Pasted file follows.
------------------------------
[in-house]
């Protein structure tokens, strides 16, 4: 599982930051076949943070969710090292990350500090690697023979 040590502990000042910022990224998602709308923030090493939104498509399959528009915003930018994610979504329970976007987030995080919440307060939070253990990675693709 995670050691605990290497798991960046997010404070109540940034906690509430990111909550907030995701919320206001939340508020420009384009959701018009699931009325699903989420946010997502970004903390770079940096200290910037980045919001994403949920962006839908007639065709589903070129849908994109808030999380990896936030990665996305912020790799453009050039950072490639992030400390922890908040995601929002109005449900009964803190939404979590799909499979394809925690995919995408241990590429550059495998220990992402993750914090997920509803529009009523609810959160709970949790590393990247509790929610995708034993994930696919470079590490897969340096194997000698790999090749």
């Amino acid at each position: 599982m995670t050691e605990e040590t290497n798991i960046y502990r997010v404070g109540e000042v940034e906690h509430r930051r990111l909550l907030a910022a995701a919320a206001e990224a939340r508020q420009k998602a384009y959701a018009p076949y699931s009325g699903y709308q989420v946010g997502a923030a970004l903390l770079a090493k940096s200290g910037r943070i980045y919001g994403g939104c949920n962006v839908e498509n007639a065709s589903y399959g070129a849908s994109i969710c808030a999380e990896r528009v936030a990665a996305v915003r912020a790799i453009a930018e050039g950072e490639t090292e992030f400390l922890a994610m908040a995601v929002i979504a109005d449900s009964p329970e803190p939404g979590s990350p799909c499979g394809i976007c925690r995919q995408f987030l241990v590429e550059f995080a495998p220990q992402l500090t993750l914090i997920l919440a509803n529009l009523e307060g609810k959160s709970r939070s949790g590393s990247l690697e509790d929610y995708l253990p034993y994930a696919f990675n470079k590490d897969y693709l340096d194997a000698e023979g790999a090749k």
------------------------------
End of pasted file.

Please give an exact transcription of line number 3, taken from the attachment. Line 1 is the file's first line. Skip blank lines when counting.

């Amino acid at each position: 599982m995670t050691e605990e040590t290497n798991i960046y502990r997010v404070g109540e000042v940034e906690h509430r930051r990111l909550l907030a910022a995701a919320a206001e990224a939340r508020q420009k998602a384009y959701a018009p076949y699931s009325g699903y709308q989420v946010g997502a923030a970004l903390l770079a090493k940096s200290g910037r943070i980045y919001g994403g939104c949920n962006v839908e498509n007639a065709s589903y399959g070129a849908s994109i969710c808030a999380e990896r528009v936030a990665a996305v915003r912020a790799i453009a930018e050039g950072e490639t090292e992030f400390l922890a994610m908040a995601v929002i979504a109005d449900s009964p329970e803190p939404g979590s990350p799909c499979g394809i976007c925690r995919q995408f987030l241990v590429e550059f995080a495998p220990q992402l500090t993750l914090i997920l919440a509803n529009l009523e307060g609810k959160s709970r939070s949790g590393s990247l690697e509790d929610y995708l253990p034993y994930a696919f990675n470079k590490d897969y693709l340096d194997a000698e023979g790999a090749k």